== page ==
Wednesday, January 26, 2011

You Say You Want a Revolution?

I'm calling it my New Years Revolution: I'm going to play in a mariachi band! Just kidding, sort of. What I am doing is learning Spanish.

I'm devoting 2011 to it. I have a multifaceted strategy, so far so good, I think. First, I got Rosetta Stone for Christmas. It really is fantastic. I passed Unit 1 last week with a 74% on the final test. I can't say much. However, I am sitting on a silla as I type this. And my computer is on a mesa. And earlier, yo comiendo un sandwich.

Part 2 of the strategy is to juega some pick up soccer (or futbol) this spring.

3 is we are going to begin, probably in early summer, a weekly Spanish only dinner. I have high hopes for this: first of all, for some excellent comida; second of all, for some multi-cultural flavor; third of all, for fun and new amigos.

The big test will be in June when we go to Mexico on vacation.

It's going to be a challenge. One thing I've dropped is reading. Spanish takes up too much brain power. Between it and the books (there are currently 3 in different phases) I'm working on, my brain is already on overload. So I apologize if my reading list for 2011 is minimal. I'll pick it up again in 2012.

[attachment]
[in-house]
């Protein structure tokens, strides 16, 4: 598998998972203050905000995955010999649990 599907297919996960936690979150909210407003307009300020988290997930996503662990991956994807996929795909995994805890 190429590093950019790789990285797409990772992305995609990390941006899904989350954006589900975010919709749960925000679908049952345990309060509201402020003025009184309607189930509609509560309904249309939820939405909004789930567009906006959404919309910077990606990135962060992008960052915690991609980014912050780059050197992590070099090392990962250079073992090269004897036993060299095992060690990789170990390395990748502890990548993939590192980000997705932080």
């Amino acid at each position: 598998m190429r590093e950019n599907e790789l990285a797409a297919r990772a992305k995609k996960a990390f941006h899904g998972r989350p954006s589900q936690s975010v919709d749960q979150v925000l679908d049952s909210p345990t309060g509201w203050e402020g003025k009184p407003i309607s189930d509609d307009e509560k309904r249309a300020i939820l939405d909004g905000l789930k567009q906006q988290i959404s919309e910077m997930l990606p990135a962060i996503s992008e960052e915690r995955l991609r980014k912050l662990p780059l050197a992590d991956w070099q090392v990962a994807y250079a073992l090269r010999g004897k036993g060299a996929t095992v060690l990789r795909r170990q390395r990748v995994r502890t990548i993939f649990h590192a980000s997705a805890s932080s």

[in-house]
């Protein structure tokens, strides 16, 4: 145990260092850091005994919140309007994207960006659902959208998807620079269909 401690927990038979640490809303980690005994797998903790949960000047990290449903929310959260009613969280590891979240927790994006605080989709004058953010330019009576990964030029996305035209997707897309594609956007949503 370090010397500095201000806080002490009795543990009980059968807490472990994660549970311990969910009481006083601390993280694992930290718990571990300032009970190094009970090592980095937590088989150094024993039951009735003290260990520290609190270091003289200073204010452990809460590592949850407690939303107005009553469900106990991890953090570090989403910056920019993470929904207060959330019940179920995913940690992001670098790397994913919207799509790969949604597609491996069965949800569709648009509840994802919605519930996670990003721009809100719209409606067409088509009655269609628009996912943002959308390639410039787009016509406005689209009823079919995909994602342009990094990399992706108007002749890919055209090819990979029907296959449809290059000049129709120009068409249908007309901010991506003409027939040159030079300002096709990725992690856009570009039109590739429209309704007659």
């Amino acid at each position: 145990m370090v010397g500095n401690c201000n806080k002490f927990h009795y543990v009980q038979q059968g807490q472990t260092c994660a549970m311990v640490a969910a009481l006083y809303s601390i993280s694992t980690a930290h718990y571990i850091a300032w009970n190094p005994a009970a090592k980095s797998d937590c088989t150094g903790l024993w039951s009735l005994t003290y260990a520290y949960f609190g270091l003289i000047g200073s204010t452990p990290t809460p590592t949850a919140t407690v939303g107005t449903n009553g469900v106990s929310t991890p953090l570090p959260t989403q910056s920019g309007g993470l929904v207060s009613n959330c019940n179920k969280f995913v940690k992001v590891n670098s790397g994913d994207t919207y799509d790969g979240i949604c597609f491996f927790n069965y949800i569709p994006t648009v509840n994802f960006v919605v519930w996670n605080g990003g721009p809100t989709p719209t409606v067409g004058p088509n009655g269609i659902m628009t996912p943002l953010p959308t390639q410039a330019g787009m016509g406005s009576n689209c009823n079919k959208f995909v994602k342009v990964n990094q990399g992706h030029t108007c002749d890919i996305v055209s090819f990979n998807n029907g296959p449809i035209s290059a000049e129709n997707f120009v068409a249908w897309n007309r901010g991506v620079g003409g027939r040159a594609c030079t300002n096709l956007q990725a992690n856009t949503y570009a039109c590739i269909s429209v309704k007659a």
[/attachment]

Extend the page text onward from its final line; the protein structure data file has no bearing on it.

Friday, January 14, 2011

The Meaning of Words

When it comes to words and their meanings, there are two words in particular that have changed dramatically over the course of years. What two words am I talking about? snow day of course.

Snow day used to mean vacation. Sledding down Barry's hill. Making snow forts in the front yard. Throwing snowballs at objects both animate and inanimate. It meant hot chocolate. It meant watching movies in the day time. It meant wearing pajamas all day. It used to be the best combination of words in the English language.

It doesn't mean that anymore. Snow day now means "what the heck am I going to do with these kids?" It means cabin fever. It means your house being trashed and puddles in the foyer, kids having to pee pee as soon as you get that third layer fastened. It means not getting a thing on your list done. It means torture.

It astounds me that two little words could have such drastically different connotations. My children - they don't see snow days the way I do - they see them the way I did. The question I'm asking myself is why? What happened to me? When did snow day become a bad word? When did I turn into my parents? The secondary question is what am I going to do about it? Barring unforeseen grade-skippage or accidental pregnancy, I'll be dealing with snow days for the next sixteen years! It's time I come to terms with these words.

What are they going to mean to me?

Frankly, I want them back. I want the old meaning back. I'm claiming it. Right now. I'm writing it here for all five of you who read this blog. Snow day is no longer a bad word. Snow day is my new happy place. Bring them on.